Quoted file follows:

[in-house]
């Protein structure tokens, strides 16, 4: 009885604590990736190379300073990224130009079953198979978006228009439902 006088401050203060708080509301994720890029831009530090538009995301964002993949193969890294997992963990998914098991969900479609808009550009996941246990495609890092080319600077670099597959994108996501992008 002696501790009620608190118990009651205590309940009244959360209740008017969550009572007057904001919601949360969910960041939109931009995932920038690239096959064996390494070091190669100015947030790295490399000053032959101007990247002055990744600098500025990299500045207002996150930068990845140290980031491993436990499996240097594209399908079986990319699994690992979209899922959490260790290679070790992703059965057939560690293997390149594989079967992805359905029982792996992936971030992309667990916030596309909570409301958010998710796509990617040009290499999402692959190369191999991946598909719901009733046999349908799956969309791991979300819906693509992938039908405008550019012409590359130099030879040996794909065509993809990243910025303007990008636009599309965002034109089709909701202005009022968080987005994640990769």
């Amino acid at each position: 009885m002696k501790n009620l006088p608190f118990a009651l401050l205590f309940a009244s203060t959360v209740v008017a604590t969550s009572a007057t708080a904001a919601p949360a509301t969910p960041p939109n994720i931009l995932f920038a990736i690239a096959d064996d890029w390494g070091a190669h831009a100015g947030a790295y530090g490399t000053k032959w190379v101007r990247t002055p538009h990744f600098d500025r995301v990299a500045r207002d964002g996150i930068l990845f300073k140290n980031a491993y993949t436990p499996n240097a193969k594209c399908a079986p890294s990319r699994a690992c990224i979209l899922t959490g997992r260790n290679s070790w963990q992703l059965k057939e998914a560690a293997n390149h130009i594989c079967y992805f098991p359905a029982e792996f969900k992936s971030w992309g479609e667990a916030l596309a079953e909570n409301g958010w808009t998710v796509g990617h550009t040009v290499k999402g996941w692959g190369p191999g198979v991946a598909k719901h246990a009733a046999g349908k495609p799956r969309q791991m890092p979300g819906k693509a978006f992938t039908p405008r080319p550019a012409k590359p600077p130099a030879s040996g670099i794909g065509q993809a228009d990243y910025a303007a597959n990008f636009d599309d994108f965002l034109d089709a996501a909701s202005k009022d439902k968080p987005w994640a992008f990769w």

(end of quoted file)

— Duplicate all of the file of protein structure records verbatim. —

[in-house]
């Protein structure tokens, strides 16, 4: 009885604590990736190379300073990224130009079953198979978006228009439902 006088401050203060708080509301994720890029831009530090538009995301964002993949193969890294997992963990998914098991969900479609808009550009996941246990495609890092080319600077670099597959994108996501992008 002696501790009620608190118990009651205590309940009244959360209740008017969550009572007057904001919601949360969910960041939109931009995932920038690239096959064996390494070091190669100015947030790295490399000053032959101007990247002055990744600098500025990299500045207002996150930068990845140290980031491993436990499996240097594209399908079986990319699994690992979209899922959490260790290679070790992703059965057939560690293997390149594989079967992805359905029982792996992936971030992309667990916030596309909570409301958010998710796509990617040009290499999402692959190369191999991946598909719901009733046999349908799956969309791991979300819906693509992938039908405008550019012409590359130099030879040996794909065509993809990243910025303007990008636009599309965002034109089709909701202005009022968080987005994640990769």
């Amino acid at each position: 009885m002696k501790n009620l006088p608190f118990a009651l401050l205590f309940a009244s203060t959360v209740v008017a604590t969550s009572a007057t708080a904001a919601p949360a509301t969910p960041p939109n994720i931009l995932f920038a990736i690239a096959d064996d890029w390494g070091a190669h831009a100015g947030a790295y530090g490399t000053k032959w190379v101007r990247t002055p538009h990744f600098d500025r995301v990299a500045r207002d964002g996150i930068l990845f300073k140290n980031a491993y993949t436990p499996n240097a193969k594209c399908a079986p890294s990319r699994a690992c990224i979209l899922t959490g997992r260790n290679s070790w963990q992703l059965k057939e998914a560690a293997n390149h130009i594989c079967y992805f098991p359905a029982e792996f969900k992936s971030w992309g479609e667990a916030l596309a079953e909570n409301g958010w808009t998710v796509g990617h550009t040009v290499k999402g996941w692959g190369p191999g198979v991946a598909k719901h246990a009733a046999g349908k495609p799956r969309q791991m890092p979300g819906k693509a978006f992938t039908p405008r080319p550019a012409k590359p600077p130099a030879s040996g670099i794909g065509q993809a228009d990243y910025a303007a597959n990008f636009d599309d994108f965002l034109d089709a996501a909701s202005k009022d439902k968080p987005w994640a992008f990769w």